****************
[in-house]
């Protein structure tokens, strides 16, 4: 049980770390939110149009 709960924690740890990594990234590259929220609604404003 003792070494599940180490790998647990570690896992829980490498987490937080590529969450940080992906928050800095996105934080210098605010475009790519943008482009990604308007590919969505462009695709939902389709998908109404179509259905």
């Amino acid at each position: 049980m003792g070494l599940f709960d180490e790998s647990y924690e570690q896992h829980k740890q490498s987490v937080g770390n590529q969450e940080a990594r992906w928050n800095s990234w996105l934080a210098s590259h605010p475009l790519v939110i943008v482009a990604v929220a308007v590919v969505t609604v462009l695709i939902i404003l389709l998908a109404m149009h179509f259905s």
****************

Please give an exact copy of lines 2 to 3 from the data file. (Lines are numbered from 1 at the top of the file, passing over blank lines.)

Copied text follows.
């Protein structure tokens, strides 16, 4: 049980770390939110149009 709960924690740890990594990234590259929220609604404003 003792070494599940180490790998647990570690896992829980490498987490937080590529969450940080992906928050800095996105934080210098605010475009790519943008482009990604308007590919969505462009695709939902389709998908109404179509259905």
């Amino acid at each position: 049980m003792g070494l599940f709960d180490e790998s647990y924690e570690q896992h829980k740890q490498s987490v937080g770390n590529q969450e940080a990594r992906w928050n800095s990234w996105l934080a210098s590259h605010p475009l790519v939110i943008v482009a990604v929220a308007v590919v969505t609604v462009l695709i939902i404003l389709l998908a109404m149009h179509f259905s």